Wow! Was my class naughty today!

Not all of them, but a lot of them.

I had focusing issues and chatty issues and getting work done issues and niceness issues and anger issues. Yup, anger. And I teach third grade.

This year’s third graders have been one of “those classes” since Kindergarten. You know, the class people refer to with the whole eye roll thing,

“Oh, he’s in Kindergarten?”  (insert eye roll) and, “You have lunch duty with the Kindergarten?” (yup, insert eye roll again).

I have some first hand knowledge regarding their reputation; I had them for lunch duty when they were in first grade. To keep them from messing with each other the whole period I taught one table of primarily boys finger puzzle games. This worked really well because it took them all year to figure out how to manipulate their fingers the way I was; they were so busy they forgot to poke and shove each other. But I kid you not when I tell you that some of the behavior issues I dealt with absolutely stopped me in my tracks. I had children making up stories to get other children in trouble; actually lying just to see what would happen. And I don’t think they really understood what was wrong with that behavior.

So this group is now in third grade. And they are still running rings around the adults in the building. They are just “one of those classes”. What causes it? Is it something in the water? Why is it that certain years we get large groups of really challenging children?

Fortunately, my class is quite bright. They are also very much on the young side. A lot of them have focusing issues. And then there is the elephant in the room; behavior. So my emphasis this year has been focused on getting them to recognize how their strengths (intelligent, funny, artistic, caring) are undermined by their weaknesses (anger, intolerance, impulsiveness, lack of focus). And what is pretty cool is that they get it. That is a testament to how smart they are. They actually understand how their behavior affects the learning in our room, but that hasn’t yet changed the fact that

they can be really naughty.

And today was one of those days. But tomorrow is another day and I begin each day with the highest of hopes! My cup is still half full!!!


15 thoughts on “Naughty

  1. They do come around, from time to time, don’t they. You sort of wonder what was in the water, or what cataclysmic event happened the year they were born. The good news, as you know, is that you will survive it and probably feel very close to some of those kids you had to work so hard with.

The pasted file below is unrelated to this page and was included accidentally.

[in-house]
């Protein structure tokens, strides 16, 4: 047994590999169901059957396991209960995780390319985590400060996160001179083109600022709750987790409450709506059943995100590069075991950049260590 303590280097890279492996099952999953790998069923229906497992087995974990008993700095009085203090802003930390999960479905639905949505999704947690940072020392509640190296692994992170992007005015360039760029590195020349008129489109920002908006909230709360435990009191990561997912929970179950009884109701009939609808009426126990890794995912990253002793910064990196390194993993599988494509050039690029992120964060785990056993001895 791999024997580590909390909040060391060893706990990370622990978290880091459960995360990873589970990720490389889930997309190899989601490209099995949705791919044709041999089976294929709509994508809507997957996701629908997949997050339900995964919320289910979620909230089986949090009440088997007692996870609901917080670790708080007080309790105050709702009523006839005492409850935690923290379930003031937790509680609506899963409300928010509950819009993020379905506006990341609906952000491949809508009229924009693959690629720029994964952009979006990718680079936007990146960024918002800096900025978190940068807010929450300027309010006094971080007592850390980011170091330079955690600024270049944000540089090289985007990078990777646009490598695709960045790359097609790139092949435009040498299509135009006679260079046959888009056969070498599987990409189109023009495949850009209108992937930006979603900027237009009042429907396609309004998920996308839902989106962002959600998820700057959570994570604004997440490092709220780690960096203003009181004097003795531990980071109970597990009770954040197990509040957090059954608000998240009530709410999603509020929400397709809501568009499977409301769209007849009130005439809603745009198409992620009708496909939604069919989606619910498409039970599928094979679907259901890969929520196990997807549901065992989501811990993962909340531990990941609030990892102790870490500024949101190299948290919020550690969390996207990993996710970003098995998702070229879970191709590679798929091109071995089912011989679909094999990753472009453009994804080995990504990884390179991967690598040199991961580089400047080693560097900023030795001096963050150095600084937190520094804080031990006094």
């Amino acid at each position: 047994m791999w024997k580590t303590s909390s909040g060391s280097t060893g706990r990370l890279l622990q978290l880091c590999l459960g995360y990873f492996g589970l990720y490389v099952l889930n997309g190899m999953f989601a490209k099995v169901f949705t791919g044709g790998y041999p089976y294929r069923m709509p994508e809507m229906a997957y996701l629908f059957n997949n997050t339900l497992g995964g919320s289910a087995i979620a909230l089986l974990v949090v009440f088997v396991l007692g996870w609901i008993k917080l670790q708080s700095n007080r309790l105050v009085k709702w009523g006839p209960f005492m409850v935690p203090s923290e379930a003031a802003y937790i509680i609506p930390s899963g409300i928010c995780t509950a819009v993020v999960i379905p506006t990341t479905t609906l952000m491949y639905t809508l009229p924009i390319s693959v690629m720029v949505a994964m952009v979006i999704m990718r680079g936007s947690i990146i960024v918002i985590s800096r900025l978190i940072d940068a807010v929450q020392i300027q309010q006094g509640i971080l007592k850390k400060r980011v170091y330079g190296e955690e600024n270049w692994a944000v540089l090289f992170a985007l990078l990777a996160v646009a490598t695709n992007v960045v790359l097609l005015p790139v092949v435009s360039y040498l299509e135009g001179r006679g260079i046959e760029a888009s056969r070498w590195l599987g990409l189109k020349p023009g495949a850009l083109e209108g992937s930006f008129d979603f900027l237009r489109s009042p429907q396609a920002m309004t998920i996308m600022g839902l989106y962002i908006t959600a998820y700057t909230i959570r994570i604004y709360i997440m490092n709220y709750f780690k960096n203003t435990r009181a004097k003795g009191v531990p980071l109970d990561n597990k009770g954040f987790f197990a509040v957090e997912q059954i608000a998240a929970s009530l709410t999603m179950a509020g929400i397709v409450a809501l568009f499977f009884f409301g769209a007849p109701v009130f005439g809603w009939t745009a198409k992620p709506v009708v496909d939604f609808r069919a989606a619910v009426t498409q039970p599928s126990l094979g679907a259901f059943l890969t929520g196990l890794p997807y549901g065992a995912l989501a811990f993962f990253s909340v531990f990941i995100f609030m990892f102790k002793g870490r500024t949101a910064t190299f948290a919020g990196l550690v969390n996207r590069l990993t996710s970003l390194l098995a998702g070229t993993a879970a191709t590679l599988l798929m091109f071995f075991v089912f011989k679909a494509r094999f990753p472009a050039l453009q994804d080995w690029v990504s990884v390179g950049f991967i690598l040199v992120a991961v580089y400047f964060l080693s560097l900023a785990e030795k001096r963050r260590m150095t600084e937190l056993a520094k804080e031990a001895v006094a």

2. I had one of those grades at my school. We had a large portion of fourth graders one year that struggled. My principal redivided them, reassigned, and we kept trying to reach them. I didn’t teach them in a classroom, but the all the classes came to my library throughout the week. 🙂


    1. I honestly rely on the specials teachers as my barometer. They know this group so well because they have had them since Kindergarten. I so value their feedback as to how we are doing!


  3. Okay, so you have inspired me tonight because I am also dealing with naughty. One little naughty who came to me in 1st with a rep from Kinder has been teasing and name calling. I thought we nipped it in the bud months ago but it has reared it’s ugly head again. Mom says he tells her every day that he doesn’t like school. This makes me so sad. I really need to work hard to reach this kiddo. Maybe I will focus on getting my kiddos to recognize their strengths too. Thanks for the idea.


  4. What is it about those classes? I’ve had many of them in my long teaching career. The fact that you came up with the word “naughty” instead of some other (stronger) word is a testament to your patience.


  5. I think many of us have been in the same situation as you. Sure makes for a tough year, but you seem to have a positive attitude about it. THAT makes all the difference in the world. Hope today is better for all of you!


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